Meanwhile, businesses often bring consultants in to rubber-stamp controversial decisions such as layoffs – effectively outsourcing some of the responsibility.
“If you talk to consultants, they will often say they feel they are brought in by companies to create a legitimacy for a decision that has already been taken by executives,” says Collington.
This simply stores up problems in the long run, Mazzucato has argued.
“To learn, you need to do,” she said at a book launch in March. “And if you’re so fearful of making a mistake, and constantly saying someone else has to take the risk – and yet they don’t really take the risk, because when things go wrong they’re actually not held accountable – you’re in trouble.”
Scandals have also taken the shine of the professional services industry.
McKinsey agreed a $573m settlement with a coalition of US states in 2021 over its role in the opioid crisis after it provided advice to Purdue Pharma on how to drive sales of OxyContin painkiller.
Bain was banned from bidding for UK government contracts for more than half a year for its role in a South African corruption scandal, for which it had apologised and repaid fees from the work.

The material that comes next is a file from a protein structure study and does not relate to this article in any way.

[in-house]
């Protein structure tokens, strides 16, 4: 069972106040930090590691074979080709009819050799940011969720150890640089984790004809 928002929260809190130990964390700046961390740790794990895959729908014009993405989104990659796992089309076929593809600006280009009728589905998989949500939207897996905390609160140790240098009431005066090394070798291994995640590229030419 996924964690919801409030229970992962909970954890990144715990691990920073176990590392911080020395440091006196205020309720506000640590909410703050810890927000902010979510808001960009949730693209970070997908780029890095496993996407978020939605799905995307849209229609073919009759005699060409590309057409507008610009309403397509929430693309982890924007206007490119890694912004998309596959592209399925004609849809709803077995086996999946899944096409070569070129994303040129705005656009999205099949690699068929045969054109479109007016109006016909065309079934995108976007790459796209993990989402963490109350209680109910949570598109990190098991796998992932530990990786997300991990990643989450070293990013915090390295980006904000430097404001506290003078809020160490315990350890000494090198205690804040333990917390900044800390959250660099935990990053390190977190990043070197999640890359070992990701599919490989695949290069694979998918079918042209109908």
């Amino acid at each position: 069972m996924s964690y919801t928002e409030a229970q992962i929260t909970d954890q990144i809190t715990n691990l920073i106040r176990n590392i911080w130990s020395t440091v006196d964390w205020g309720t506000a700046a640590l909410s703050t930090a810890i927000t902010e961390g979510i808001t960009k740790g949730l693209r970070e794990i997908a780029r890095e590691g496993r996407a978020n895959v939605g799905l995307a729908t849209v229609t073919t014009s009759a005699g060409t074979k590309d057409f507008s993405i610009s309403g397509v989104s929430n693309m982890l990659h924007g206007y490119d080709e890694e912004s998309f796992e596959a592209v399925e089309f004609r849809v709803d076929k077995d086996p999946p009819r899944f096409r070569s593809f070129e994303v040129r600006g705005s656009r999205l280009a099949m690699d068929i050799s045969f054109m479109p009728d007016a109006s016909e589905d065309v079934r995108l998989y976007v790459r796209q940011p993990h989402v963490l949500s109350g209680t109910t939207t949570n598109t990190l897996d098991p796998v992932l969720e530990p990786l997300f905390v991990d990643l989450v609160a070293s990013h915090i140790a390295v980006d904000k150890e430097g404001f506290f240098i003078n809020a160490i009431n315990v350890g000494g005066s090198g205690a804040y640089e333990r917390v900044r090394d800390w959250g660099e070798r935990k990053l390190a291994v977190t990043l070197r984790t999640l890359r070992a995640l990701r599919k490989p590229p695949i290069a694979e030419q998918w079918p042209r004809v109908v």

And Big Four accountants have been hit with a procession of fines for poor audit work. KPMG was handed a record £21m fine last month by the UK accounting watchdog for its failures related to the collapse of Carillion.
The big question for the consultant classes is how long the downturn will last and what will the recovery look like.
Many within the industry are fearful about what will happen if the downturn lasts beyond the start of next year. If it does, the industry may be headed for more consolidation.
There is also trepidation around artificial intelligence and how it threatens to reshape white-collar work.
While the technology is still unreliable, it is evolving fast and is already being leaned on for ideas. OpenAI this week launched a corporate version of ChatGPT, which can ingest business intelligence. Soon, it could be competing with the Big Four for contracts.
Right now, consultants don’t feel like rock stars.